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Restoring More of the Great Prairie


The 358-acre West Chicago Prairie Forest Preserve in West Chicago is one of northeastern Illinois’ premier natural areas, containing more than 600 species of native plants and animals. Not only is the prairie a diverse habitat containing high-quality natural resources but it's also designated a state nature preserve, giving it the greatest protection against the threats of development and improper use. Small footpaths provide visitors the unique opportunity to take leisurely walks to enjoy the prairie’s rare ecosystem, and the preserve is void of picnic tables, large fishing lakes and limestone multipurpose trails to secure the great diversity of its native plants and animals.

The West Chicago Prairie Stewardship Group helps the Forest Preserve District manage the prairie and its natural resources. Its volunteers contribute significantly throughout the year by removing invasive woody vegetation, eliminating exotic weeds, collecting seeds from native grasses and forbs, and sowing the seeds at restored areas. The stewardship group volunteered nearly 85 days (just under 990 hours) each year at the prairie. Much of this work is accomplished during organized volunteer workdays attended by its members and others from the community.


West Chicago Prairie Stewardship Group

In 2018 the Forest Preserve District hastened a plan to restore a 6-acre area at West Chicago Prairie that had long been deemed a high priority for restoration. The lack of fire over the past half century allowed undesirable woody species including box elder, black cherry, silver maple and others to grow and dominate the area. And although much of the prairie is managed by the West Chicago Prairie Stewardship Group, this area was too overgrown with second-growth trees and invasive species for volunteers to tackle. The Forest Preserve District instead proposed hiring an ecological contractor to remove the trees and other invasives and seed with native species collected from the surrounding prairie. The area would then become one that could be managed by the stewardship group during its volunteer workdays and slowly recover.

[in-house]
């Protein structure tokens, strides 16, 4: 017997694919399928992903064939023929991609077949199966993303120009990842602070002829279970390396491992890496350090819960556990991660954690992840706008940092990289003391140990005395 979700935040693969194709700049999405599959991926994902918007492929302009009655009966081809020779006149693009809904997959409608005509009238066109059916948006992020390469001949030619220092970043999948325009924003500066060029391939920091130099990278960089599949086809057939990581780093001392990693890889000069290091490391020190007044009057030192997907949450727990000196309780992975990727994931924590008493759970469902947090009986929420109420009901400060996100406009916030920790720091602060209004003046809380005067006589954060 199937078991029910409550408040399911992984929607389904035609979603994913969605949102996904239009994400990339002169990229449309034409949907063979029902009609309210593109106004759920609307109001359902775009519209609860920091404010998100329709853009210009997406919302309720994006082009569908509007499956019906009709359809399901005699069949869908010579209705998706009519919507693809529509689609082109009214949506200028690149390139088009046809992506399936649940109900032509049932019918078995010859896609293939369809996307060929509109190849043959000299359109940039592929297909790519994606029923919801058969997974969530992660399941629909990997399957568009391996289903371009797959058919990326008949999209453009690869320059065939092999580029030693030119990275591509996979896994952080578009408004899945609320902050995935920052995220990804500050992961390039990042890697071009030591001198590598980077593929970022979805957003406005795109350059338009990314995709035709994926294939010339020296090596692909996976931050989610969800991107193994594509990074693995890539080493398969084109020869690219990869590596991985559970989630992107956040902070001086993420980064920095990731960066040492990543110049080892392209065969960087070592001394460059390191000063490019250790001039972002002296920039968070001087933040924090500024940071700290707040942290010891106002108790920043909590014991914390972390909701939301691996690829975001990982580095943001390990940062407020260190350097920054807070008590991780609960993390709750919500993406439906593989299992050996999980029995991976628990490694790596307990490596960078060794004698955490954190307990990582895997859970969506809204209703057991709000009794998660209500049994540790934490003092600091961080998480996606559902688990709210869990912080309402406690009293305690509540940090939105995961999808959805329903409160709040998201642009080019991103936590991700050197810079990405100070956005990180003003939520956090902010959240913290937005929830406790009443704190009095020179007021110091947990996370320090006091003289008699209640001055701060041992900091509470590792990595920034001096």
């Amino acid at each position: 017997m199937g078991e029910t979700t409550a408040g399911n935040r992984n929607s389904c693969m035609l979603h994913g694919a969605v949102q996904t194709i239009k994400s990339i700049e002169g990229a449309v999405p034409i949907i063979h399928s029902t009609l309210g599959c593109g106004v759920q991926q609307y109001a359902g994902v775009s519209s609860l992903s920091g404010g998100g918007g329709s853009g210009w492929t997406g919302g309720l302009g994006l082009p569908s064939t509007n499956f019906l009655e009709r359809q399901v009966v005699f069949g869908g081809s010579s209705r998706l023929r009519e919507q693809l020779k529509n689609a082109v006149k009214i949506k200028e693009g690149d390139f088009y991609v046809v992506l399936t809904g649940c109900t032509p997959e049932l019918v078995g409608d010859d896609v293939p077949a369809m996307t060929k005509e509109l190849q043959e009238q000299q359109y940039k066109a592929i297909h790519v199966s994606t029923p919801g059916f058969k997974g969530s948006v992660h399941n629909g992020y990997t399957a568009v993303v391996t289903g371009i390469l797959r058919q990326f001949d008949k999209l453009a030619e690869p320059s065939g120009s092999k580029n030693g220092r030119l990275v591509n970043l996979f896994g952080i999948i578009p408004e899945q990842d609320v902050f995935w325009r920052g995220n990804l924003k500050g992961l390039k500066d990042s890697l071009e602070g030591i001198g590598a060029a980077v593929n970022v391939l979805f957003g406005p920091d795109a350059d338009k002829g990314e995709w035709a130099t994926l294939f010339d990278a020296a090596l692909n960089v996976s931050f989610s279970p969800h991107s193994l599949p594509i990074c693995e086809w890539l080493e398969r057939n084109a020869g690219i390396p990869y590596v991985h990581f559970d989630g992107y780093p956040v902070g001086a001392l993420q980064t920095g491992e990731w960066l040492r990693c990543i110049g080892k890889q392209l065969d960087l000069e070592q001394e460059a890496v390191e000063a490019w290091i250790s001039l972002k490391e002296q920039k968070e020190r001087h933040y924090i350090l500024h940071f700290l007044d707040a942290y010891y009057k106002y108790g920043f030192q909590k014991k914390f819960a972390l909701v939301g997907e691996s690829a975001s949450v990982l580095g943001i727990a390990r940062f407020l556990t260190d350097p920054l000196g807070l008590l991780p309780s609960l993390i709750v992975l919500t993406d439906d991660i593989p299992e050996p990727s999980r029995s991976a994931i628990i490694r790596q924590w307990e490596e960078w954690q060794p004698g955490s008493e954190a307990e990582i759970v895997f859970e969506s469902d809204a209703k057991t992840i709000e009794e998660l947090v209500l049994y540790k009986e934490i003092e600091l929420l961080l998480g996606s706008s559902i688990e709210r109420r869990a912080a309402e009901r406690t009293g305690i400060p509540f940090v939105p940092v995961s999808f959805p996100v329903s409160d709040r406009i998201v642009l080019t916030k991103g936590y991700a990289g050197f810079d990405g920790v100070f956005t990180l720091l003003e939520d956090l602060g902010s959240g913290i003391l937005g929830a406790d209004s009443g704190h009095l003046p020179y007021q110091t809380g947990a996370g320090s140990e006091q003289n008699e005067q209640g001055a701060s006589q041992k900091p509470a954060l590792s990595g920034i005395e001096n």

west-chicago-prairie-invasive-speciesBefore: The area was overgrown with invasive woody vegetation, including buckthorn and honeysuckle.

west-chicago-prairie-undesirable-trees-2Before: A second generation of nonnative trees grew in some areas.

grasses-cleared-habitat-west-chicago-prairieAfter: The prairie will come back with native grasses and forbs in this area of the prairie, which can already been seen.  

woody-invasive-removal-west-chicago-prairieAfter: Nonnative woody species are treated with herbicides.

open-community-west-chicago-prairieAfter: The removal of invasive woody vegetation opened up the community to sunlight.


After: Some of the oak trees are regenerating from sunlight exposure.

The nonprofit 501(c)(3) Friends of the Forest Preserve District received a Community Stewardship Challenge Grant from the Illinois Clean Energy Community Foundation to restore the habitat at West Chicago Prairie. For every dollar the Friends raised, the ICECF donated $3 up to $21,000. The foundation also then contributed an additional $4,000, because it expects volunteers to log 400 hours before October 2019 at West Chicago Prairie.

Today the habitat is well on its way to becoming healthier and more sustainable. The restoration of these acres in the larger West Chicago Prairie connects a formerly fragmented landscape, creates even greater habitat for wildlife and provides additional leisure opportunities— like watching wildlife, seeking blooming wildflowers and taking in beautiful vistas — for visitors. 

butternut-trees-west-chicago-prairieAfter: The butternut tree is quite uncommon in DuPage forest preserves, but it grows at the area known as Mac Queen Savanna at this prairie. It is slow grows only one foot each year ranging between until it reaches maturity, ranging between 40 to 60 feet.


After: The hoary puccoon is often an occasional, rare or absent plant in Illinois’ prairies but it’s already coming back due to restoration efforts at West Chicago Prairie.

After: Bastard toadflax is particular to high-quality prairies, and its populations will increase with prescribed burns.


After: The pale-spiked lobelia grows in the prairie’s understory among taller forbs.

After: The pale-spiked lobelia grows in the prairie’s understory among taller forbs.

After: Purple meadow rue's stems are purple, thus its name. Its showy white flowers bloom in June and July.

After: Wild quinine's leaves are large and sandpaper-like.

Forest Preserve District of DuPage County

Photo of blog author Forest Preserve District of DuPage County
The Forest Preserve District of DuPage County welcomes more than 6.2 million visitors a year; and manages nearly 26,000 acres in 60 forest preserves containing prairies, woodlands and wetlands.

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